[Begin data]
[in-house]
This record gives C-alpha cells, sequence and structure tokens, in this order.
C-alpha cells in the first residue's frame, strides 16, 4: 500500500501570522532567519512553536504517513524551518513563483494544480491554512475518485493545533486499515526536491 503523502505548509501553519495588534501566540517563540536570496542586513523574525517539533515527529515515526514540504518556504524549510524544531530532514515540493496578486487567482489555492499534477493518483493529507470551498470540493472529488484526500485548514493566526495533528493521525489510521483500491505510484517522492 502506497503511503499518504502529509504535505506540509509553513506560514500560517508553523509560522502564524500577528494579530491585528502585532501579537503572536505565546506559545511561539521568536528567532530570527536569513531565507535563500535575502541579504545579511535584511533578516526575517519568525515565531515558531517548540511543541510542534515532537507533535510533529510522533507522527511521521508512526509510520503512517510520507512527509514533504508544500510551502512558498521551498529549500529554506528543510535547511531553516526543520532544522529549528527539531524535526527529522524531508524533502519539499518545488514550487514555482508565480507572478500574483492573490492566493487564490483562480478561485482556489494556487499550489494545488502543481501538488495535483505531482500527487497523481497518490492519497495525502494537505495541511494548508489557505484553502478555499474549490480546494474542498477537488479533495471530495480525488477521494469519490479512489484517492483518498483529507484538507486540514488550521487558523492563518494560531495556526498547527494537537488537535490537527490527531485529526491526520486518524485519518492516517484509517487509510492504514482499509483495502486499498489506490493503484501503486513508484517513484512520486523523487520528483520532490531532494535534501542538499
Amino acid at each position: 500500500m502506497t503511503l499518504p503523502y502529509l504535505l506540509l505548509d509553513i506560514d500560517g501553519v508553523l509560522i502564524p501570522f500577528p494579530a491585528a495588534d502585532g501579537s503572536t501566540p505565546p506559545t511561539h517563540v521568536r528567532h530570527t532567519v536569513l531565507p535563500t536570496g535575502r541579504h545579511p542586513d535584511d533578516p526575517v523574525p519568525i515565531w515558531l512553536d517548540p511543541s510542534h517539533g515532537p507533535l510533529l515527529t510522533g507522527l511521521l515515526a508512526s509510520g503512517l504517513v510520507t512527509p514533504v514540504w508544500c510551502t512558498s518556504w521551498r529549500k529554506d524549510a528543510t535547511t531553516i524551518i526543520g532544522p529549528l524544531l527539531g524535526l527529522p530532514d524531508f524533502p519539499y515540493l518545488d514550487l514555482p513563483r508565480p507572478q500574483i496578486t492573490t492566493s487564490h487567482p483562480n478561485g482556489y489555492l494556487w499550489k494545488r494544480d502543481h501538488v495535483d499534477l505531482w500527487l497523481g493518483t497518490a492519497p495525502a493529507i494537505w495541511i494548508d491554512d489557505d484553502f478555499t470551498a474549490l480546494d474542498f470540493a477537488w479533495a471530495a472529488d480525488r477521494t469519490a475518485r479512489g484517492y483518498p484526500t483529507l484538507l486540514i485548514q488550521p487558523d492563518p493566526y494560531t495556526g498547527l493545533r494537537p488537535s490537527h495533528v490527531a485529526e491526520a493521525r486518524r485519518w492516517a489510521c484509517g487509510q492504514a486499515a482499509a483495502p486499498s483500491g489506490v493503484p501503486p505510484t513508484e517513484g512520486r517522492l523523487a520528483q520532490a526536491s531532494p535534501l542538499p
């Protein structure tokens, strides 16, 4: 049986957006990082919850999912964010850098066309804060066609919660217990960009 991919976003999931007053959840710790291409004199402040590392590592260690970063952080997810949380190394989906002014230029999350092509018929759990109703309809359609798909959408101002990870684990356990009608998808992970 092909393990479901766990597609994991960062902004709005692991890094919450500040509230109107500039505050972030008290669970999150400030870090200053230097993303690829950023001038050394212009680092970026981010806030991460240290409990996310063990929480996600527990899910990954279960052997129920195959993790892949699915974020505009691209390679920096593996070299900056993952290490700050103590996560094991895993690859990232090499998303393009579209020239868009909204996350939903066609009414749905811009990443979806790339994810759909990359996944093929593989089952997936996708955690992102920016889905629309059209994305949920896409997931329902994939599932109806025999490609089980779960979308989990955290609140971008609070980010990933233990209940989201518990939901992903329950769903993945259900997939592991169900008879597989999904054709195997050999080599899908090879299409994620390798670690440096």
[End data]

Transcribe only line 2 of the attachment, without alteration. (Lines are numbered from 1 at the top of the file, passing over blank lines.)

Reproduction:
This record gives C-alpha cells, sequence and structure tokens, in this order.